Any business operation shutting down for 60 days — or more — is never good for revenue. In this case, a potential civil action also no doubt puts the business in serious litigation mode and reputational damage control, meaning more costs for legal fees and PR. But a scarier outcome is knowing you’ll forever be under the watchful eye of EPA for further violations and environmental non-compliance.     

“Seafood processor agrees to pay $220,000 penalty for ammonia violations”

So yet another violation of the Clean Air Act and EPCRA, and this time the penalty for environmental non-compliance was a direct hit in the pocketbook. As Cooling Post reported in May 2021, Northern Pelagic Group (NorPel) agreed to pay a $220,000 penalty for alleged violations regarding its ammonia refrigeration system at its New Bedford, Massachusetts, seafood processing facility. 

Specifically, NorPel violated the chemical accident prevention requirements of the federal CAA, as well as the hazardous chemical reporting requirements under EPCRA. EPA also alleged that the company failed to file a risk management plan (RMP) with EPA. RMPs are required for facilities that manage, maintain or produce hazardous chemicals requiring stringent management to ensure public safety. 

EPA further alleged that “the company had not adequately designed, operated, or maintained its refrigeration system,” and that NorPel failed to file its annual EPCRA Tier II chemical inventory report for the 2015 reporting year with state and local emergency response authorities.

Has risk management become marginalized?

This comes from a blog thread on bayt.com about compliance and risk management and if there’s a difference between them. The following response is from Rajesh Dhuri, a senior manager of a communications services company — which obviously isn’t EHS, although his answer is relevant. And thought provoking.

Dhuri’s opinion is that compliance and risk management are interrelated, but not the same. “Compliance management is managing the process to meet all regulatory and legislative requirements,” he says. “Managing risk is not just about assessing and quantifying all the things that could go wrong,” Dhuri adds, “but, perhaps more importantly, about understanding all the things that need to go right for the enterprise to be successful.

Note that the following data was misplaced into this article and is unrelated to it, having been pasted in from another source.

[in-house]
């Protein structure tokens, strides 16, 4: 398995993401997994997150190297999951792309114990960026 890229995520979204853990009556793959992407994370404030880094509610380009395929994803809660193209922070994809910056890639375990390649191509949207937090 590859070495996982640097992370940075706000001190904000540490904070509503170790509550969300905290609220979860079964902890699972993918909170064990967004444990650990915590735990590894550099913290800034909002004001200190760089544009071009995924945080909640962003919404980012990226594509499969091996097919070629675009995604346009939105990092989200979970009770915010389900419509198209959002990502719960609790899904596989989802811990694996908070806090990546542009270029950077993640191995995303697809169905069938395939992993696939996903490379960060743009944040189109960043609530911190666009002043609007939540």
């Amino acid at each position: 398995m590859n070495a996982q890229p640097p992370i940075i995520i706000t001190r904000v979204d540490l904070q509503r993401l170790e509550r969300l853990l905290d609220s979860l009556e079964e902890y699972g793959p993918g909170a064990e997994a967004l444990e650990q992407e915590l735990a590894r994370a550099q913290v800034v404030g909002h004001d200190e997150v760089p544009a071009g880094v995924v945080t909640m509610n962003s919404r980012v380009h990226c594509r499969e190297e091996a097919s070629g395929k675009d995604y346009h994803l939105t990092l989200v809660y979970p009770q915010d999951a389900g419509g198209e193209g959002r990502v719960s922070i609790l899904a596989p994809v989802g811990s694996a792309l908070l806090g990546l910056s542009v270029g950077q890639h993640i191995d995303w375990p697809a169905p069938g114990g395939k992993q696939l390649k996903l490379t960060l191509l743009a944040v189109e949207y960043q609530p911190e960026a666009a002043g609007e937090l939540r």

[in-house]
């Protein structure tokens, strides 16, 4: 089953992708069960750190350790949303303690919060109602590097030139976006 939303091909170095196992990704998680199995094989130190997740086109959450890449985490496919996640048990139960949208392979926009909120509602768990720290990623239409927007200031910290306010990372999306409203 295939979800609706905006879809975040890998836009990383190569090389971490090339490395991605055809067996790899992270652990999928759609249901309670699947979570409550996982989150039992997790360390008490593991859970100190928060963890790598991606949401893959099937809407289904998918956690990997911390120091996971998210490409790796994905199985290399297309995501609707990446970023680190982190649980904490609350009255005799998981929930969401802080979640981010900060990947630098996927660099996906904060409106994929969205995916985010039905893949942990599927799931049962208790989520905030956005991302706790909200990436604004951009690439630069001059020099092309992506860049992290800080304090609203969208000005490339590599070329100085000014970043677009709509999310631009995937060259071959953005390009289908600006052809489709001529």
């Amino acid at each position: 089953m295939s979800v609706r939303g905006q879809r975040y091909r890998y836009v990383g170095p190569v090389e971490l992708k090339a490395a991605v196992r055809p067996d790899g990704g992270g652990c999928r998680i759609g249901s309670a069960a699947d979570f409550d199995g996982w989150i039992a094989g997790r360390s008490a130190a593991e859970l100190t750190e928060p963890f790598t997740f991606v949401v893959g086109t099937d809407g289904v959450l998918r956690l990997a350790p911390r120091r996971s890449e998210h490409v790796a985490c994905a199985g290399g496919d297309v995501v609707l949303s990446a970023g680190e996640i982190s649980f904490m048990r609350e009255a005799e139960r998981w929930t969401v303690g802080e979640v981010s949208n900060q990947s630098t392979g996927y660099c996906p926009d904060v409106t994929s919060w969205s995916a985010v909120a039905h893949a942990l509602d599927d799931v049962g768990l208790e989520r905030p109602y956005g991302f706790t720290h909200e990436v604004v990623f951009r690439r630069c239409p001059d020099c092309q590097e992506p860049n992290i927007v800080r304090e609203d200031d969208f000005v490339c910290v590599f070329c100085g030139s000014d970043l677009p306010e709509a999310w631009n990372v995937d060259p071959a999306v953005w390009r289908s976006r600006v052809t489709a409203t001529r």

“Somehow we have descended into a culture focused on ferreting out all the issues that could contribute to failure to the point where risk management has become marginalized as overhead to the business process, not a contributor to its success.”

Unfortunately and all too often, companies view compliance and risk management through the same misguided lens — as a cost of doing business. 

Let Encamp help

After receiving arrest warrants, paying six-figure fines, and knowing EPA continually has your business on its radar, one would think companies would be more serious about managing the risk of environmental non-compliance. Mitigating risk and non-compliance is one of the reasons we started Encamp

Our mission, after all, is to create a world where good for business equals good for the environment. And we’re pursuing this mission with an end-to-end environmental compliance software platform — the Encamp platform — that enables companies to proactively manage risk related to regulatory reporting. 

With Encamp, our customers are able to aggregate and centralize environmental compliance data for better visibility and easier access. They also streamline workflows for EPCRA 312/Tier II compliance reporting and automate the submissions of report filings and payments to agencies in all 50 states.

Ongoing, we continue to build this premier platform so EHS professionals everywhere can ensure that environmental non-compliance is never an issue.  

Watch the Encamp platform at work

Comply with regulatory requirements with complete confidence. Arrange an interactive demo to learn more.